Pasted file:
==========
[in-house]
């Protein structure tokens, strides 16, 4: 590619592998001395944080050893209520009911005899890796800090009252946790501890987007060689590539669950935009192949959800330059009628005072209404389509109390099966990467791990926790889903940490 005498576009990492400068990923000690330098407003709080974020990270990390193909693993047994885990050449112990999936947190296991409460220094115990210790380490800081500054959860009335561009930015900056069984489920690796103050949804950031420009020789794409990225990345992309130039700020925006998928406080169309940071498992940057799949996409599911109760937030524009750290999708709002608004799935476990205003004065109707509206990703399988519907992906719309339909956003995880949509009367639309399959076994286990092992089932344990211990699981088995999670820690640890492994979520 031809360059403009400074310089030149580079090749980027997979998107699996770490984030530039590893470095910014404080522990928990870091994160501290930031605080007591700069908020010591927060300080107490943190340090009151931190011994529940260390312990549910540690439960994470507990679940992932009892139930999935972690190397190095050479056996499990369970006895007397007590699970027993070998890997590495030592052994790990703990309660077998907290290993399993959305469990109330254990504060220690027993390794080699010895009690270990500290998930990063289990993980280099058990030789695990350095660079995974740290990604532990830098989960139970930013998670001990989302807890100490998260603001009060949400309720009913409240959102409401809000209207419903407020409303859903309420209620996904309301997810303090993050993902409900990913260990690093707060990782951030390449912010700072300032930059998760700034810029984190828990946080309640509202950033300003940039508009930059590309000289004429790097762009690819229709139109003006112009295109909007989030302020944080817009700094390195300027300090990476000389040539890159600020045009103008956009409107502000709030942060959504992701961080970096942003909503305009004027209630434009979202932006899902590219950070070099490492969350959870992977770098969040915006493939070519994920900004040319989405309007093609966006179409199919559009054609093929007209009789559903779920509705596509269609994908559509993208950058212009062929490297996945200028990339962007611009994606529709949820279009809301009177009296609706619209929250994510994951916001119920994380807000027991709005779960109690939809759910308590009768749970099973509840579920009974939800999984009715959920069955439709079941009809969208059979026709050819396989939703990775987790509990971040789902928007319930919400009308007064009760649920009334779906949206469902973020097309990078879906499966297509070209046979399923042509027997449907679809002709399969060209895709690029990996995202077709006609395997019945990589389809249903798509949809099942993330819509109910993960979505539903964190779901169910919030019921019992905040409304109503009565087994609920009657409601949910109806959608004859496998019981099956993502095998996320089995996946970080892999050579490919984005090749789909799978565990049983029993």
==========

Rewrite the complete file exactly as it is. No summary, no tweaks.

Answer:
[in-house]
């Protein structure tokens, strides 16, 4: 590619592998001395944080050893209520009911005899890796800090009252946790501890987007060689590539669950935009192949959800330059009628005072209404389509109390099966990467791990926790889903940490 005498576009990492400068990923000690330098407003709080974020990270990390193909693993047994885990050449112990999936947190296991409460220094115990210790380490800081500054959860009335561009930015900056069984489920690796103050949804950031420009020789794409990225990345992309130039700020925006998928406080169309940071498992940057799949996409599911109760937030524009750290999708709002608004799935476990205003004065109707509206990703399988519907992906719309339909956003995880949509009367639309399959076994286990092992089932344990211990699981088995999670820690640890492994979520 031809360059403009400074310089030149580079090749980027997979998107699996770490984030530039590893470095910014404080522990928990870091994160501290930031605080007591700069908020010591927060300080107490943190340090009151931190011994529940260390312990549910540690439960994470507990679940992932009892139930999935972690190397190095050479056996499990369970006895007397007590699970027993070998890997590495030592052994790990703990309660077998907290290993399993959305469990109330254990504060220690027993390794080699010895009690270990500290998930990063289990993980280099058990030789695990350095660079995974740290990604532990830098989960139970930013998670001990989302807890100490998260603001009060949400309720009913409240959102409401809000209207419903407020409303859903309420209620996904309301997810303090993050993902409900990913260990690093707060990782951030390449912010700072300032930059998760700034810029984190828990946080309640509202950033300003940039508009930059590309000289004429790097762009690819229709139109003006112009295109909007989030302020944080817009700094390195300027300090990476000389040539890159600020045009103008956009409107502000709030942060959504992701961080970096942003909503305009004027209630434009979202932006899902590219950070070099490492969350959870992977770098969040915006493939070519994920900004040319989405309007093609966006179409199919559009054609093929007209009789559903779920509705596509269609994908559509993208950058212009062929490297996945200028990339962007611009994606529709949820279009809301009177009296609706619209929250994510994951916001119920994380807000027991709005779960109690939809759910308590009768749970099973509840579920009974939800999984009715959920069955439709079941009809969208059979026709050819396989939703990775987790509990971040789902928007319930919400009308007064009760649920009334779906949206469902973020097309990078879906499966297509070209046979399923042509027997449907679809002709399969060209895709690029990996995202077709006609395997019945990589389809249903798509949809099942993330819509109910993960979505539903964190779901169910919030019921019992905040409304109503009565087994609920009657409601949910109806959608004859496998019981099956993502095998996320089995996946970080892999050579490919984005090749789909799978565990049983029993």